There features a sufficient amount of conceit on the album, as can be noticed on Silence, We No Dey Fear, Highest, Light it Up, and Certified. But more than that, the work navigates “higher” themes such as notions of beauty and self-worth, focus and dedication, faith, and the subsequent recognition which crowns hard work.

And so, a song like Glory (ft. Yung L) bears great significance. Track 18 on the project, it is also easily the most loved number so far. Accentuated by delicate saxophone melody over what is essentially highlife, the song feels like church, and calls to memory another Sarkodie classic – Adonai (ft. Castro).  Adonai and Glory  bear similar themes: there’s light at the end of the tunnel, especially if God is involved. Accompanying visuals  for Glory (directed by IKŌNE) depict the exact point desire metamorphoses into reality. Rendered in compelling black-and white, it shows the rapper, his partner Tracy, daughter Titi, and members constituting the nucleus of the “SarkCess” team reveling in the good life made possible by his consistency atop the throne.

Glory works flawlessly as what the album comes down to: no matter where you are, dreams do manifest if you keep at them, and are patient and resilient enough to see them come to pass. Thus, after citing a certain Kwame Boadi, one of the many doubters of his elaborate vision, and having fought off many battles over his career and emerged victorious, he can afford to declare:

“King Sark till I die/ nobody can ever pull me down.”

Highest is as much a rap album as it is melodic, something made possible by the layered approach of a typical Jayso production. Born Paul Nuamah Donkor, Jayso (who’s also listed as Executive Producer for the project) is widely considered a key player in Ghanaian hip-hop, especially for his inroads with the Skillions. Especially since the beef with M.anifest  last year, one could argue that Sarkodie has felt the need to reassert himself as a prized lyricist, or at least remind all that while he strays occasionally, his feet remain firmly rooted in hardcore rap, and he does that conclusively in Highest. The nifty act he is, he serves the Afrobeat constituency a number of songs too: Overdose, Your Waist, Far Away, All Night.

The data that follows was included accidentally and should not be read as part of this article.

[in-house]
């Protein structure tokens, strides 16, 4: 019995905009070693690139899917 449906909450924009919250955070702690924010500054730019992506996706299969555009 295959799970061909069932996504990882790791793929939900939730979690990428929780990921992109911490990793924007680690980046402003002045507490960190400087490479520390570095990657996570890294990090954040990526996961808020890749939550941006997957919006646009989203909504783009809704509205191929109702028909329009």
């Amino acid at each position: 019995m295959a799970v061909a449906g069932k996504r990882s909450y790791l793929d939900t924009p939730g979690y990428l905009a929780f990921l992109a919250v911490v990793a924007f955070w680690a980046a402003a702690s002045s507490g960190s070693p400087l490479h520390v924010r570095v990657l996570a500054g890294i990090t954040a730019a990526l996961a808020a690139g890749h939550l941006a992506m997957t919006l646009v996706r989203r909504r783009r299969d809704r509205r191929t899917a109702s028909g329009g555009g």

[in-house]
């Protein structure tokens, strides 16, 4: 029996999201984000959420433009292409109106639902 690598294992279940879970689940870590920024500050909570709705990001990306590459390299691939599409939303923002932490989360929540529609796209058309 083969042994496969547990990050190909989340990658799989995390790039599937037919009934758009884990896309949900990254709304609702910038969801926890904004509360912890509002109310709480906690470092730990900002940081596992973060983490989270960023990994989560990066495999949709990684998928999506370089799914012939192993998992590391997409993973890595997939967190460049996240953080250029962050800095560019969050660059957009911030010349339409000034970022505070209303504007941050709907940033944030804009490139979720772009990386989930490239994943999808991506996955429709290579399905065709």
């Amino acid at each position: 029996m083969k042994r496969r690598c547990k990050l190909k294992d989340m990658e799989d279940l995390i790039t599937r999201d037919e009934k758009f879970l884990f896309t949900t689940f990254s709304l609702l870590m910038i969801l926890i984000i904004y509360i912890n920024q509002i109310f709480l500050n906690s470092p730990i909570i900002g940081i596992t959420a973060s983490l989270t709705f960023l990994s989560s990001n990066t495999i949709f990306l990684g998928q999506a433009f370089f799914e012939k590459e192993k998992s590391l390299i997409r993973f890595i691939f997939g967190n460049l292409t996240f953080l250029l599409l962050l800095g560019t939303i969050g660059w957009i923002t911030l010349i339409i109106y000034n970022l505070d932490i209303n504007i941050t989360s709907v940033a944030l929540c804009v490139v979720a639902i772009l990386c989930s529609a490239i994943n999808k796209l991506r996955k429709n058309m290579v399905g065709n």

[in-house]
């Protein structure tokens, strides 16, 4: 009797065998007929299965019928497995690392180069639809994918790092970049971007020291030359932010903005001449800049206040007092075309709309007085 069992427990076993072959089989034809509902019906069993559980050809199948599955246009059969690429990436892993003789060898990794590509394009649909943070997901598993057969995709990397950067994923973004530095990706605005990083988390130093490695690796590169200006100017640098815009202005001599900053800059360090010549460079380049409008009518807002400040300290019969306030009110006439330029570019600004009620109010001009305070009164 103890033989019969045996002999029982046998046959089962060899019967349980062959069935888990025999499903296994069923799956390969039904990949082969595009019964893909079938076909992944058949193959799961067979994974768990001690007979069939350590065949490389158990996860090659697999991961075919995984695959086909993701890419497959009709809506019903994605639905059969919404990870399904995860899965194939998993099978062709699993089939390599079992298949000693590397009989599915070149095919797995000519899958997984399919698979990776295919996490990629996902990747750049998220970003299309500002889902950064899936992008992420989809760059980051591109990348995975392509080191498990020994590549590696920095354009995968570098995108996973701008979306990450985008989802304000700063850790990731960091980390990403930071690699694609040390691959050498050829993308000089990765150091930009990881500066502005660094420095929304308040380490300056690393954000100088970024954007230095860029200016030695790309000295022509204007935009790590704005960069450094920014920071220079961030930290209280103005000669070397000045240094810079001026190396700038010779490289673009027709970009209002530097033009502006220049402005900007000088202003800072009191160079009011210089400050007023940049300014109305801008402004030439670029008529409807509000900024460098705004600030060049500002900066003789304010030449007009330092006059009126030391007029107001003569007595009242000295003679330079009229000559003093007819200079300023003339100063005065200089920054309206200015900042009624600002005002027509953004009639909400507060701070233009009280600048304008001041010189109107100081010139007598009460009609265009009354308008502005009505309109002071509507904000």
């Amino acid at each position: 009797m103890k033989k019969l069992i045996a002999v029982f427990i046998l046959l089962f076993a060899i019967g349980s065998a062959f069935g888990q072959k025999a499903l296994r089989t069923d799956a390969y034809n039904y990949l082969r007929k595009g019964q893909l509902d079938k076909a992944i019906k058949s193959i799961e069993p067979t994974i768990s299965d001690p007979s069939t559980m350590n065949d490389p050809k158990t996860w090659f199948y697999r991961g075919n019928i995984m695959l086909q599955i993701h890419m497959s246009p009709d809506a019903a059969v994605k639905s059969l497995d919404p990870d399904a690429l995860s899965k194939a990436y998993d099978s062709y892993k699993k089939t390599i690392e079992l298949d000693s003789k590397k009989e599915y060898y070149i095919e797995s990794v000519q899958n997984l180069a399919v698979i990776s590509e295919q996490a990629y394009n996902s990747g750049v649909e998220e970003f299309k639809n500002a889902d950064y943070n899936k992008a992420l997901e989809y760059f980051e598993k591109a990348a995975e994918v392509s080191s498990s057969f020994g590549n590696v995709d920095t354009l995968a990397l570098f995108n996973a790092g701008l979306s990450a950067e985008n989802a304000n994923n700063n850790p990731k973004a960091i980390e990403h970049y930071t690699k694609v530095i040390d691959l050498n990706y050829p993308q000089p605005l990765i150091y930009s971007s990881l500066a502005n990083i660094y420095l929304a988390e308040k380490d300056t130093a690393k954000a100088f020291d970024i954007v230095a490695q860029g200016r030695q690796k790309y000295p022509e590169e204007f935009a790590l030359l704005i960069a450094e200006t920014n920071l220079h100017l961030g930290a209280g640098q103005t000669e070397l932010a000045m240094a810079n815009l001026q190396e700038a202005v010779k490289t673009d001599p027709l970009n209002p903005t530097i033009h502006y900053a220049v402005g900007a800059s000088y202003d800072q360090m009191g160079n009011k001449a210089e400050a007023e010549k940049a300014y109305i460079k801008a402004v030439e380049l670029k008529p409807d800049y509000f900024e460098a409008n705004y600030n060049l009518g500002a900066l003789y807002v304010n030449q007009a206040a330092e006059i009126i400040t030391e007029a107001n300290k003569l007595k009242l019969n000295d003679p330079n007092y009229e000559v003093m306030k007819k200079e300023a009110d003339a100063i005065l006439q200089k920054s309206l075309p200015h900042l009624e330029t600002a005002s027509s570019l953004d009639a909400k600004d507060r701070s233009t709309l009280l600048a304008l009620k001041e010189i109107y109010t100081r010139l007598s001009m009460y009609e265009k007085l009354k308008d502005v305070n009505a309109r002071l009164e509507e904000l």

There may not be a “massive hit” on the album, at least judging by the rapper’s own standard, again, referring to such songs as You Go Kill Me, Pon The Ting, Adonai, RNS, Fa Sor Hor, and Gboza. All songs on there require repeated play to fully engage with and properly appreciate –which is how albums should be consumed anyway.

Regular collaborators Efya, Mugeez, and Akwaboah are absent on this Sarkodie album, and that is note-worthy as they have served as central sonic complements for him over time. Protégé Strongman Burner is also missing. Instead, Sarkodie experiments with Victoria Kimani, Moelogo, Praiz, Korede Bello, Jesse Jagz, Bobii Lewis among others. The result is impressive.

Highest is one for the grown man. It is not as vulnerable as Jay- Z’s 4:44 for instance, but it is personal enough — more personal than Sarkodie has ever been. Notice how closely he holds Titi to his heart on the cover, the earnest with which he beholds her perfect eyes. Observe how flagrantly he worships the many sides of wife Tracy, very carnally and most notably on Baby Mama (ft. Joey B). And indeed, the nuance with with he remembers his journey.

There are even deeper interiors he can venture, and we expect that of him with time. On this project though, Sarkodie proves that he’s unafraid to confront his very depths. He has it in him. And if you really think about it, he’s always possessed this trait.

*Highest is Sarkodie’s fifth album after Makye (2009), Rapperholic (2012), Sarkology (2014), and Mary (2015).